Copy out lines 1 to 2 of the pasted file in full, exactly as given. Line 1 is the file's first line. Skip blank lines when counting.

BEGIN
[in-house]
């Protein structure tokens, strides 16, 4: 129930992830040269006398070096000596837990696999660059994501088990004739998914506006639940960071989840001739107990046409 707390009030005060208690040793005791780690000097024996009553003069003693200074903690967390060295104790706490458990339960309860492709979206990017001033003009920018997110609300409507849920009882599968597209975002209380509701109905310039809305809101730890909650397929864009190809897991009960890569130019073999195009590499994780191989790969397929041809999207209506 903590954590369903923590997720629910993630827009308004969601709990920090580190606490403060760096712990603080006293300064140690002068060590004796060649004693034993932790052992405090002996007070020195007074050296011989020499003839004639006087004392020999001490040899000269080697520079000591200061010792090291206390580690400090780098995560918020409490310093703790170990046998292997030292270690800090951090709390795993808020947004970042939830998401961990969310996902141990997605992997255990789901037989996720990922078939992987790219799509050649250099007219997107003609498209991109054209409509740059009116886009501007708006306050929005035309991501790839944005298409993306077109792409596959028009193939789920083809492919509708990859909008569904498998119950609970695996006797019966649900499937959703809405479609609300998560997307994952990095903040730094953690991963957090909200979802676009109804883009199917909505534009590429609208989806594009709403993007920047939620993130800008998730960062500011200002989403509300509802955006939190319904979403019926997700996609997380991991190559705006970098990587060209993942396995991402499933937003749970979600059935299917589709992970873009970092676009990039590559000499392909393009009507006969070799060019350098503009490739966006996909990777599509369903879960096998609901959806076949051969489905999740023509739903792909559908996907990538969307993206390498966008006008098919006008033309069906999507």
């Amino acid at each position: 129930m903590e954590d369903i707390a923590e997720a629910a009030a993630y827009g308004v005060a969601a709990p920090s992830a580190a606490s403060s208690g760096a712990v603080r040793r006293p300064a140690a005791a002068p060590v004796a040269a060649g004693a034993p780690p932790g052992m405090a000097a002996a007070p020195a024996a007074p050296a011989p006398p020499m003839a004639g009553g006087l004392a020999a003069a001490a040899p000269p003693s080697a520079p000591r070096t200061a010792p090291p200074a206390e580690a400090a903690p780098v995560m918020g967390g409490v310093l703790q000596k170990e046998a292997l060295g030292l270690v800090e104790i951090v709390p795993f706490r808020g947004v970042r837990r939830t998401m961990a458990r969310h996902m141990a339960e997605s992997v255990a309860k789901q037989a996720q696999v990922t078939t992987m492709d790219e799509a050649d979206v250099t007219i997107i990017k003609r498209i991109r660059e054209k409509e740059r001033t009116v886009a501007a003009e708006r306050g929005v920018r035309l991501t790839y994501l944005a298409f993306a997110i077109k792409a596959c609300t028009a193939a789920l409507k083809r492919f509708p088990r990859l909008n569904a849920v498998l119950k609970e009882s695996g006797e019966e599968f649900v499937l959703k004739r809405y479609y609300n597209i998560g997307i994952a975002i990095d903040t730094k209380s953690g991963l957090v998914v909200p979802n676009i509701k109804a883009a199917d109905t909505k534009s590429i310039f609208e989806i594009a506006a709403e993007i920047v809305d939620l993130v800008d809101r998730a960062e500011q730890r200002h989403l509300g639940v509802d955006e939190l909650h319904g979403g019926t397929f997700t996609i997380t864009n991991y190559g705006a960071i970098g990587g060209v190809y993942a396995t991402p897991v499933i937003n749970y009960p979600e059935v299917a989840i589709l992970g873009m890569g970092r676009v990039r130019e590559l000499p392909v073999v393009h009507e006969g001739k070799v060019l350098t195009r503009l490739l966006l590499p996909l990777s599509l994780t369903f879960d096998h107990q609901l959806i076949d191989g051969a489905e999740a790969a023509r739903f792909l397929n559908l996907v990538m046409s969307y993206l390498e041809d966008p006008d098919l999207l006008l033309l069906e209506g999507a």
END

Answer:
[in-house]
């Protein structure tokens, strides 16, 4: 129930992830040269006398070096000596837990696999660059994501088990004739998914506006639940960071989840001739107990046409 707390009030005060208690040793005791780690000097024996009553003069003693200074903690967390060295104790706490458990339960309860492709979206990017001033003009920018997110609300409507849920009882599968597209975002209380509701109905310039809305809101730890909650397929864009190809897991009960890569130019073999195009590499994780191989790969397929041809999207209506 903590954590369903923590997720629910993630827009308004969601709990920090580190606490403060760096712990603080006293300064140690002068060590004796060649004693034993932790052992405090002996007070020195007074050296011989020499003839004639006087004392020999001490040899000269080697520079000591200061010792090291206390580690400090780098995560918020409490310093703790170990046998292997030292270690800090951090709390795993808020947004970042939830998401961990969310996902141990997605992997255990789901037989996720990922078939992987790219799509050649250099007219997107003609498209991109054209409509740059009116886009501007708006306050929005035309991501790839944005298409993306077109792409596959028009193939789920083809492919509708990859909008569904498998119950609970695996006797019966649900499937959703809405479609609300998560997307994952990095903040730094953690991963957090909200979802676009109804883009199917909505534009590429609208989806594009709403993007920047939620993130800008998730960062500011200002989403509300509802955006939190319904979403019926997700996609997380991991190559705006970098990587060209993942396995991402499933937003749970979600059935299917589709992970873009970092676009990039590559000499392909393009009507006969070799060019350098503009490739966006996909990777599509369903879960096998609901959806076949051969489905999740023509739903792909559908996907990538969307993206390498966008006008098919006008033309069906999507």